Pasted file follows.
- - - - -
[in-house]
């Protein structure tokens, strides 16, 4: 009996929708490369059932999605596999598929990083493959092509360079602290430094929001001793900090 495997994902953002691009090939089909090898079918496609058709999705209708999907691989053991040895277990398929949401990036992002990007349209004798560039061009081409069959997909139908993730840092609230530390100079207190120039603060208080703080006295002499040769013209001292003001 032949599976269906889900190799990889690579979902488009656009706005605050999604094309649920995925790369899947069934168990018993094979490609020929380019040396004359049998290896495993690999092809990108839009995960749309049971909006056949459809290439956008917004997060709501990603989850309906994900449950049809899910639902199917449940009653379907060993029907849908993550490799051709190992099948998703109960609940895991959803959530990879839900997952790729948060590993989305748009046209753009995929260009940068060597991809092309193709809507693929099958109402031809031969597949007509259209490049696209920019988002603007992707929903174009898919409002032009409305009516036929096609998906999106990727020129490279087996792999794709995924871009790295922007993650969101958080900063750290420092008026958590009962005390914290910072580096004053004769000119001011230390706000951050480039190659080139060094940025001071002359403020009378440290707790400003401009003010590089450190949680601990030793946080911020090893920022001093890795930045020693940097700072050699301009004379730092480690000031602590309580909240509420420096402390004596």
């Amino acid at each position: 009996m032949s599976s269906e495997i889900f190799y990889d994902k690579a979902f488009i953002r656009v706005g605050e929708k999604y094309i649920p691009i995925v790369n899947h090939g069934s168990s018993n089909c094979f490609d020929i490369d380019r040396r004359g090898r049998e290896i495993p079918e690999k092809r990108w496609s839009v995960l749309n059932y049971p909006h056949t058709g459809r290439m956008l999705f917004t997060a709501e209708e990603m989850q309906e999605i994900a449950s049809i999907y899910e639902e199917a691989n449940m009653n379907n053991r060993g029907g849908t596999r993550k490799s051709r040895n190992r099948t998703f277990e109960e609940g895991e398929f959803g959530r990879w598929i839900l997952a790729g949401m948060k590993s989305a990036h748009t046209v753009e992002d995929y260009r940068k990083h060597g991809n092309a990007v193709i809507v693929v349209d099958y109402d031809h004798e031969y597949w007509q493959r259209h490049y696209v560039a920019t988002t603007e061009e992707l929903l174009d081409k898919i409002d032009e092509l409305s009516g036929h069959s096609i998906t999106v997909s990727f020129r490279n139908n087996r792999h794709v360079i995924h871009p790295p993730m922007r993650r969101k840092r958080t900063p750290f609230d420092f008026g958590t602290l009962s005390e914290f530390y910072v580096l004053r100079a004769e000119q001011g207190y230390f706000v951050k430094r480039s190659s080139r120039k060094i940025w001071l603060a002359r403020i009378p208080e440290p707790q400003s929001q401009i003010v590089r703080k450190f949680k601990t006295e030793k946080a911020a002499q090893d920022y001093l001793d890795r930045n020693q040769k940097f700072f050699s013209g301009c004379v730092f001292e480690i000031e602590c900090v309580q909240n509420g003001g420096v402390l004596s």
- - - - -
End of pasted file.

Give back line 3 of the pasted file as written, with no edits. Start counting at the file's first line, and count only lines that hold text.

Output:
């Amino acid at each position: 009996m032949s599976s269906e495997i889900f190799y990889d994902k690579a979902f488009i953002r656009v706005g605050e929708k999604y094309i649920p691009i995925v790369n899947h090939g069934s168990s018993n089909c094979f490609d020929i490369d380019r040396r004359g090898r049998e290896i495993p079918e690999k092809r990108w496609s839009v995960l749309n059932y049971p909006h056949t058709g459809r290439m956008l999705f917004t997060a709501e209708e990603m989850q309906e999605i994900a449950s049809i999907y899910e639902e199917a691989n449940m009653n379907n053991r060993g029907g849908t596999r993550k490799s051709r040895n190992r099948t998703f277990e109960e609940g895991e398929f959803g959530r990879w598929i839900l997952a790729g949401m948060k590993s989305a990036h748009t046209v753009e992002d995929y260009r940068k990083h060597g991809n092309a990007v193709i809507v693929v349209d099958y109402d031809h004798e031969y597949w007509q493959r259209h490049y696209v560039a920019t988002t603007e061009e992707l929903l174009d081409k898919i409002d032009e092509l409305s009516g036929h069959s096609i998906t999106v997909s990727f020129r490279n139908n087996r792999h794709v360079i995924h871009p790295p993730m922007r993650r969101k840092r958080t900063p750290f609230d420092f008026g958590t602290l009962s005390e914290f530390y910072v580096l004053r100079a004769e000119q001011g207190y230390f706000v951050k430094r480039s190659s080139r120039k060094i940025w001071l603060a002359r403020i009378p208080e440290p707790q400003s929001q401009i003010v590089r703080k450190f949680k601990t006295e030793k946080a911020a002499q090893d920022y001093l001793d890795r930045n020693q040769k940097f700072f050699s013209g301009c004379v730092f001292e480690i000031e602590c900090v309580q909240n509420g003001g420096v402390l004596s």